Monitoring

Tesla’s delivery report isn’t terrible, yet stock priced for perfection. Considering the degree to which Tesla Inc. (TSLA) has been a company valued, analyzed and judged based on the sales potential of mass-market cars that haven’t launched yet, a major selloff on account of a slight quarterly delivery shortfall for the company’s existing, costlier vehicles is a little strange at first glance. (The Street, 7/6/2017)

Lyft gets a lift from Uber’s struggles. Uber’s upheaval has helped propel its underdog rival, Lyft. The smaller ride-hailing company has surged by several measures, including market share, number of rides and ride revenue, according to reviews of US credit card data from Second Measure and Superfly. (GovTech, 7/6/2017)

Nvidia expands partnership with Baidu to “democratize AI”. Nvidia Corp. announced that it is partnering with Chinese tech giant Baidu on four new initiatives related to artificial intelligence (AI). “Our strategy is to democratize AI everywhere from the data center, to the “edge” (of networks, i.e. the Internet of things) to the self-driving car,” said Ian Buck, vice president of accelerated computing at Nvidia. (Silicon Valley Business Journal, 7/6/2017)

Real threat posed by President Trump? Trade war, not Twitter. With the G20 summit in Hamburg (Germany), it’s time for Trump and the media to focus far less on his tweets than his policies, which could result in the summit kicking off a disastrous global trade war. Indeed, tougher trade policies could trigger retaliatory responses from G20 countries. (The San Diego Union-Tribune, 7/6/2017)

US and South Korea confirm ICBM test, launch joint military exercises. The US army and the South Korean military responded to North Korea’s July 4 test missile test by hosting joint military exercises, firing missiles off the eastern coast of South Korea in what Pacific Command called an “ironclad” show of resolve. (The Washington Post, 7/5/2017)

UK services slow as economy shows signs of losing momentum. Britain’s dominant services sector expanded the least in four months in June 2017.  IHS Markit’s Purchasing Managers Index (PMI) fell to 53.4 from 53.8 in May. Economists in a Bloomberg News survey had predicted a reading of 53.5, above the 50 level that divides expansion from contraction. (Bloomberg News, 7/5/2017)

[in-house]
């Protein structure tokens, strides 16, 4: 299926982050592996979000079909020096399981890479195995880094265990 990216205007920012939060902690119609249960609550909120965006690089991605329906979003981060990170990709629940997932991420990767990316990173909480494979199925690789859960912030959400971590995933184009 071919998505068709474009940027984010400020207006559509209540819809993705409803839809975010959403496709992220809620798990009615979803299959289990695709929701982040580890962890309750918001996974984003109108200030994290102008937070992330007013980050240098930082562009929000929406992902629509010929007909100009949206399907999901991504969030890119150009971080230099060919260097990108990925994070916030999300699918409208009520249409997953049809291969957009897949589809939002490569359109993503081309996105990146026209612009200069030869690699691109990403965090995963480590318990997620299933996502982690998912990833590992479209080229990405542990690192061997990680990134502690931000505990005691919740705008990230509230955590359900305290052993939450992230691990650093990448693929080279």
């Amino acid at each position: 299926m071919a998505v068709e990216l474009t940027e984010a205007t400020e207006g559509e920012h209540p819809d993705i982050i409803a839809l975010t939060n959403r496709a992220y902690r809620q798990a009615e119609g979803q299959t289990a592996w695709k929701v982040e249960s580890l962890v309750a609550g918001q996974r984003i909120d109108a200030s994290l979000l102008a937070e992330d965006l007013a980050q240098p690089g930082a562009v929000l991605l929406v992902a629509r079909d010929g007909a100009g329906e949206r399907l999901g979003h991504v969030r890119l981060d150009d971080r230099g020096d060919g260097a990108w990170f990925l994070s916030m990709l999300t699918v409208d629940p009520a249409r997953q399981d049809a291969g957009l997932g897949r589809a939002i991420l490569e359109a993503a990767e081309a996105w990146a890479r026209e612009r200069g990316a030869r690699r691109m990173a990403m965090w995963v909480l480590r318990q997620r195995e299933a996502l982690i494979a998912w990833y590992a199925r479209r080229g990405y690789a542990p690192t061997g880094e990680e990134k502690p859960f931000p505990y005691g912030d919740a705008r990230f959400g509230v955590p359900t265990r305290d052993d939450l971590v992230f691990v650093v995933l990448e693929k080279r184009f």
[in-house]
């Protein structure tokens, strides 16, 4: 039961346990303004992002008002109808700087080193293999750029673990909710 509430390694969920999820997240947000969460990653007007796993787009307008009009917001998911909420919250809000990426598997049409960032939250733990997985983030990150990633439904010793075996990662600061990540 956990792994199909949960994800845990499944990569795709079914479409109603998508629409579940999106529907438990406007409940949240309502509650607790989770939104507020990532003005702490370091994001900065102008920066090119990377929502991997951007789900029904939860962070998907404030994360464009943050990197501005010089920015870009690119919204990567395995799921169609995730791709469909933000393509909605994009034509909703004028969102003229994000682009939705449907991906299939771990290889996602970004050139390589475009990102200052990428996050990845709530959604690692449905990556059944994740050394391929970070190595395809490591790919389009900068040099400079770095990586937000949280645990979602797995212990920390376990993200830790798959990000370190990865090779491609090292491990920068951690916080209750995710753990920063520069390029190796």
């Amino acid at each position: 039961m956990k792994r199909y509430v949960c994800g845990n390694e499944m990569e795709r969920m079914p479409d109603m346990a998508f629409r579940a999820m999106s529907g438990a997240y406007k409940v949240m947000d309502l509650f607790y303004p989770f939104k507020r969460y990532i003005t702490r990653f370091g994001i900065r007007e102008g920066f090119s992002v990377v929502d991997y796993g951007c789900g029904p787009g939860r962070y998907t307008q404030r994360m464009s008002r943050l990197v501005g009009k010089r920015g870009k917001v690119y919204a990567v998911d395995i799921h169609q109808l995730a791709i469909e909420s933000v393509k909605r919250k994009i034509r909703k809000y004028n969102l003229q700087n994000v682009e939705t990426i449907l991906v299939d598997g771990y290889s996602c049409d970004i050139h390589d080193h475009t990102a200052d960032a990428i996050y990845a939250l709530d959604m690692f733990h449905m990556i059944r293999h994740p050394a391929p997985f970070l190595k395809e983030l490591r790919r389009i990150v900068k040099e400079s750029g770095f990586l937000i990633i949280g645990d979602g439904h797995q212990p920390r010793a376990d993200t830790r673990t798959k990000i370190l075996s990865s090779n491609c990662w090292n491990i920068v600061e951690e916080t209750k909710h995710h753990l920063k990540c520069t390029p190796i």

Massive iPhone leaks confirm 25 new features. Apple’s iPhone 8 may already be the most leaked iPhone in history and we have learned a huge amount about what this potentially game changing phone will deliver. This could mean Apple is clearly gearing up for an iPhone release well beyond the scale of anything we have seen to date. (Forbes, 7/5/2017)

Lower-priced Tesla is about ready to roll. Tesla’s first Model 3, the long-awaited electric car that’s priced for the mass-market is expected to roll off the factory floor on July 7, 2017, the company said. The USD 35,000 Model 3 passed regulatory requirements two weeks ahead of schedule.  (Omaha World-Herald, 7/5/2017)

Geely’s Volvo to go all electric with new models from 2019. Geely-owned Volvo Car Group said all new models launched from 2019 will be fully electric or hybrids, spelling the eventual end to nearly a century of Volvos powered solely by the internal combustion engine. (CNBC, 7/5/2017)

German MPs approve gay marriage in snap vote. A clear majority of German MPs have voted to legalize same-sex marriage, days after Chancellor Angela Merkel dropped her opposition to a vote. The reform gives gay men and lesbians full marital rights, and allows them to adopt children. (BBC, 6/30/2017)

US targets Chinese bank, company, two individuals over North Korea. The United States imposed sanctions on two Chinese citizens and a shipping company for helping North Korea’s nuclear and missile programs and accused a Chinese bank of laundering money for Pyongyang. (Reuters, 6/30/2017)

US has cleared a USD 1.4 billion arms sale to Taiwan. The US government has approved a USD 1.42 billion arms sale to Taiwan, the first of the Trump administration. The deal is expected to enhance the country’s air and navy defense system, as well as early warning capabilities, according to the Ministry of National Defense. (The China Post, 6/30/2017)

ISIS revenue falls 80 percent as Militants lose ground in Iraq, Syria. ISIS has seen its income drop by 80 percent in two years. The self-declared caliphate has seen average monthly income plunge from USD 81 million in the second quarter of 2015 to just USD 16 million in the same period this year, according to IHS Markit, a global data monitoring company. (NBC News, 6/30/2017)

Trump, Putin face high-stakes meeting in Germany. Trump will meet with Putin along the sidelines of the annual G20 meeting in Hamburg, Germany. Trump will be under pressure to side with the US intelligence agencies and press Putin on the issue of election meddling, something he has thus far been reluctant to do. (The Washington Post, 6/30/2017)

ROK President Moon to underscore importance of alliance with US. The South Korea-US summit, which will be held in Washington on June 30, is taking place 51 days after Moon’s inauguration, earlier than any previous South Korean president. This reflects the view that the South Korea-US alliance and mutual trust are essential for easing tensions on the Korean Peninsula. (The Kankyoreh, 6/29/2017)